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Ransom demands

Sven Pöhle / tkw
August 22, 2014

As information emerges about Islamic State (IS) conditions for the release of murdered US journalist James Foley, the "what ifs" loom large. But the bigger question is how to deal with ongoing hostage situations.

James Foley Journalist
Image: Reuters

In the video showing the brutal murder of James Foley, the masked executioner also paraded a second American journalist, Steven Sotloff. The threat was clear: the Time magazine reporter would meet the same fate if the US does not halt air attacks against IS fighters in northern Iraq.

When news broke on Wednesday evening that the US had recently launched a covert mission to liberate a number of foreign hostages, the Washington Post was quick to report that Foley and Sotloff would have been among the group. But the attempted rescue failed, as did IS efforts to extract a ransom package to the tune of 100 million dollars for James Foley.

Washington fundamentally refuses to pay for kidnapped US citizens on the grounds that it would encourage more abduction and subsequent blackmail. And the US is not the only country with that policy. The UK says it does not strike financial deals with radical groups, and the German government claims to have a similar policy.

Behind closed doors

But what happens out of the public eye is widely believed to deviate from the hardline no-cash approach. Indeed Berlin is rumored to have paid more than 10 million dollars for the release of German engineers René Bräunlich and Thomas Nitzschke who were abducted in Iraq in 2006 and held for 99 days.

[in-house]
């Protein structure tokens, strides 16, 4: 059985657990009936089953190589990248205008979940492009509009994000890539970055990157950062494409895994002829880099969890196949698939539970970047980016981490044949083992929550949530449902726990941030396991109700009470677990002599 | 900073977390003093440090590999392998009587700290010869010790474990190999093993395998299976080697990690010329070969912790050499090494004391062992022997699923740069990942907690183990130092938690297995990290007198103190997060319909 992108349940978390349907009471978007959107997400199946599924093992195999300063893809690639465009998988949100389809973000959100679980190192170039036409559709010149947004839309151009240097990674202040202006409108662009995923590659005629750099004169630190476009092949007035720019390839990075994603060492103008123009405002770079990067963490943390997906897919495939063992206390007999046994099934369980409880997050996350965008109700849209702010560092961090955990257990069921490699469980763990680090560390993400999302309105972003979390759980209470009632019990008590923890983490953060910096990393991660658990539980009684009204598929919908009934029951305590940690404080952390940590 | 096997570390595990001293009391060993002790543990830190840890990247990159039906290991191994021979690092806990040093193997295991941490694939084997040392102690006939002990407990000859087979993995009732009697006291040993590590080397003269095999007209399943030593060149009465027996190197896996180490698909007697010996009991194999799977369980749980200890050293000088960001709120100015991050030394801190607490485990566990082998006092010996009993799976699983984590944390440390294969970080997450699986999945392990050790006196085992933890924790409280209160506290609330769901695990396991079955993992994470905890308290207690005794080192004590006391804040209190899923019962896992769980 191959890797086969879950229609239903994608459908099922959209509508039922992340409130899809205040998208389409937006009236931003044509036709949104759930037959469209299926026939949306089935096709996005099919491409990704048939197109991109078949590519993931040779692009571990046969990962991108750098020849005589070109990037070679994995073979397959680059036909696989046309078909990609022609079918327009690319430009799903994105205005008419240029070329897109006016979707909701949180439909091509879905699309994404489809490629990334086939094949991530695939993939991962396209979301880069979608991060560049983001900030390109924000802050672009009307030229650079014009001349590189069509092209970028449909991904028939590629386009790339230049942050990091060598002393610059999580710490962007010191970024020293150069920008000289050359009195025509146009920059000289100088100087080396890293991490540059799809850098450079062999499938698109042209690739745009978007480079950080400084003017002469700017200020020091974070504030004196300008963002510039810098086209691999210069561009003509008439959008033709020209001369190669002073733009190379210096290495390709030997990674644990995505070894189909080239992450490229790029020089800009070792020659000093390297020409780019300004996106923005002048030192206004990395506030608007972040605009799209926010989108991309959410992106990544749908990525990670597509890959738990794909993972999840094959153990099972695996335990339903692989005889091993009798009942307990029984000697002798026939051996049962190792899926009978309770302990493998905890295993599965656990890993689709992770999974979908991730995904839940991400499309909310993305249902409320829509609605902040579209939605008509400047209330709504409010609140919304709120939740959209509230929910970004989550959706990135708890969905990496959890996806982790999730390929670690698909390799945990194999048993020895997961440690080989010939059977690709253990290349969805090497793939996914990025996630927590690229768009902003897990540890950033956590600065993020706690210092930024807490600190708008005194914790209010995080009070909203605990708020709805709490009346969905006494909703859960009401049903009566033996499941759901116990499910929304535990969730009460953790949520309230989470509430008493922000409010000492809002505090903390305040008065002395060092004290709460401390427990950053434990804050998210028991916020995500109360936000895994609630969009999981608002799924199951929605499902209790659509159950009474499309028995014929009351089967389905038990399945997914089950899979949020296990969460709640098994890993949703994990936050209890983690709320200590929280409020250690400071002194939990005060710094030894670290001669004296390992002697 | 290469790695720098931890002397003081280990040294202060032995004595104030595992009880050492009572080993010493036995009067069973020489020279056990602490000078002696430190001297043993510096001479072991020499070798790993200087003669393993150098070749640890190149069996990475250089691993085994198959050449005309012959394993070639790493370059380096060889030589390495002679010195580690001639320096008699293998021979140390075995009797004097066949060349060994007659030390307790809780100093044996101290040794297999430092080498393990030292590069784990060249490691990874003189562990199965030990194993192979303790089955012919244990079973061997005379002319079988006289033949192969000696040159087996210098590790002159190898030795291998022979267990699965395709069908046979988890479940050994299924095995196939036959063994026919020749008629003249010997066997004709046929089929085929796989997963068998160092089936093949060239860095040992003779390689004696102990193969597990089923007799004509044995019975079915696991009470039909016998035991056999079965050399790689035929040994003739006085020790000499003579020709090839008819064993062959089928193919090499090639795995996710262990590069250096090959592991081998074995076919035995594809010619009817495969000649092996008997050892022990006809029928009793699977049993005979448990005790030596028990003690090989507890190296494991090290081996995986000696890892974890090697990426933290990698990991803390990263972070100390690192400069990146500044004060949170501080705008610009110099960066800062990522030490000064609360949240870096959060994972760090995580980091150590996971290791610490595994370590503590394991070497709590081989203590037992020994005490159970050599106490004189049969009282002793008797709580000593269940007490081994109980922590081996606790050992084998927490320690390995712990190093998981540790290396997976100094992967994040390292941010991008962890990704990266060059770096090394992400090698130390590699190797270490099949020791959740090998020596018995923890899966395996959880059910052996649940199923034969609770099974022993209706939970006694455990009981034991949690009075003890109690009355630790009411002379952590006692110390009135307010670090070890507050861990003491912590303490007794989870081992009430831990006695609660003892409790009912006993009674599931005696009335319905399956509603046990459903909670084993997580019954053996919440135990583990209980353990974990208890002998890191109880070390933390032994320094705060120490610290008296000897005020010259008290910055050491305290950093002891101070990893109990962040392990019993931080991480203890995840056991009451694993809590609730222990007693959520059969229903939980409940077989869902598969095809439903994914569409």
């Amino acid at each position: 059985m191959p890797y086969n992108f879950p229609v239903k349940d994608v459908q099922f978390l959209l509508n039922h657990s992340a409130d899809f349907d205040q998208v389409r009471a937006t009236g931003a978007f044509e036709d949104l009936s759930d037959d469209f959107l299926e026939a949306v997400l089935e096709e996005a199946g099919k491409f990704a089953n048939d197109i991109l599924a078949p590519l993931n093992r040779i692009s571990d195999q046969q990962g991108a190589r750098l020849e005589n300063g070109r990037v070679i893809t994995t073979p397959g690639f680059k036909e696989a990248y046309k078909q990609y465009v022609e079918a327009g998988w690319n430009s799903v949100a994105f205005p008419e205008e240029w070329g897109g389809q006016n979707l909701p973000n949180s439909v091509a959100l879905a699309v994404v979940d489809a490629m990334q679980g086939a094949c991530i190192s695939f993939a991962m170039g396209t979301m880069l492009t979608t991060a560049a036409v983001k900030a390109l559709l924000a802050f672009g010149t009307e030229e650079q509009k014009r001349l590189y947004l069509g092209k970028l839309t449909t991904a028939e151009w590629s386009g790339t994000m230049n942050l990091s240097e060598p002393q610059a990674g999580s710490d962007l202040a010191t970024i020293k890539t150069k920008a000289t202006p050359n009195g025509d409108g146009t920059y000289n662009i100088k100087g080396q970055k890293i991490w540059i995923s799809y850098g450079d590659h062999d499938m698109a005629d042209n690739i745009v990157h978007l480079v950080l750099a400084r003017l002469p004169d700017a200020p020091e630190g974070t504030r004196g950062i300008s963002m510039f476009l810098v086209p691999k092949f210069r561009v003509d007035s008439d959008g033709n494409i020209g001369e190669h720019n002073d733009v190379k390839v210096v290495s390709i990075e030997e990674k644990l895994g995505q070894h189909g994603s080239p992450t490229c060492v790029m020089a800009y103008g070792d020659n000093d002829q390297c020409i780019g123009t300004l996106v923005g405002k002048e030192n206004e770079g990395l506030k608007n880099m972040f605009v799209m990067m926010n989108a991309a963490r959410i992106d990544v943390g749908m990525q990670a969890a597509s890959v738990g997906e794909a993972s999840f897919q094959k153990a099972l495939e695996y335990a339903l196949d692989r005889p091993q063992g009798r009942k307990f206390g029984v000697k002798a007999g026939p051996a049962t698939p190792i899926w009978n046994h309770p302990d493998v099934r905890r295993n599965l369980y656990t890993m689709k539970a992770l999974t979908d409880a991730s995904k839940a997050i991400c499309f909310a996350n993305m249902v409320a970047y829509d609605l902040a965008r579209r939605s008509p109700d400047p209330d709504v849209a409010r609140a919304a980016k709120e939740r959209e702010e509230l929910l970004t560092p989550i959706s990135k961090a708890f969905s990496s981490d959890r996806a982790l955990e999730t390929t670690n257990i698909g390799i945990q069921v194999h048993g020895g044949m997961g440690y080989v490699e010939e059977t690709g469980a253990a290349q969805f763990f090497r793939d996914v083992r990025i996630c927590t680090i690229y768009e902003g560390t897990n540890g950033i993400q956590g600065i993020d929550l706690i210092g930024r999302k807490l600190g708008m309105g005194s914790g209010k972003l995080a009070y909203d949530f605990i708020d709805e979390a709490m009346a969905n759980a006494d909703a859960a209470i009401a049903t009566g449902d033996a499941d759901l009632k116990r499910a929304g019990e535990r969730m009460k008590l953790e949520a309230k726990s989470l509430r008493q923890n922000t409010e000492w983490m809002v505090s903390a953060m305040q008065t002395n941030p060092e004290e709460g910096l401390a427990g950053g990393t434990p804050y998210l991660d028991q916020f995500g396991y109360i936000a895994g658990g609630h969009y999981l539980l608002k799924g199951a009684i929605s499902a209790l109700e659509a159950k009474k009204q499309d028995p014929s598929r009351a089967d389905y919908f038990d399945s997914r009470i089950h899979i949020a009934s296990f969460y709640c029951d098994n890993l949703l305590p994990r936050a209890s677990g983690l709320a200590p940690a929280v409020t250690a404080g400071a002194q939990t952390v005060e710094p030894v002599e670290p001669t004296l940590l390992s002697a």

Barack Obama
Washington categorically refuses to pay ransomImage: Reuters

And following last year’s liberation of four Frenchmen who had been in al Qaeda captivity for three years, "Le Monde" newspaper said France had paid more than 20 million dollars to secure their freedom.

Ransom money is a significant source of income, which terrorist groups such as al Qaeda, the Islamic State or Boko Haram use to arm themselves.

The New York Times estimates that al Qaeda has received at least $125 million in ransom money since 2008, most of it from European countries, and just over half of it generated last year alone. US Treasury statements have put the figure at $165 million during the same period of time.

From money to propaganda

Besides being a means of generating money, abductions are a tool for terrorist organizations to extract both political concession and restraint. Turkey, for example, has refused to take part in US airstrikes against IS fighters, in part because the Jihadists have been holding 49 Turkish citizens, including Consul General Öztürk Yilmay, since June.

But when abductors fail to secure either ransom money or political concession, it is not uncommon for them to use their hostages for propaganda purposes. James Foley was an example of just that. Prior to his execution, IS militants forced the journalist to read out an anti-American statement, which they then published online.

Islamic State followers with flags
IS fighters have claimed large areas of Iraq and SyriaImage: picture alliance / AP Photo

Islam expert Christoph Günther told DW that the video was designed to create "external shock and internal consolidation." He believes IS wanted to make it clear they were willing to resort to any means to exact revenge. “Their mindset is one of "we will attack any of your citizens we can get hold of: journalists, employees of Western companies in the Kurdish regions, aid workers."

News magazine Spiegel Online estimates that between 30 and 40 Western citizens are currently being held by IS terrorists. Among them is the wife of Syrian photographer Omar Alkhani, who got to know James Foley during his time in captivity. After months as a hostage, he, however, is now a free man.

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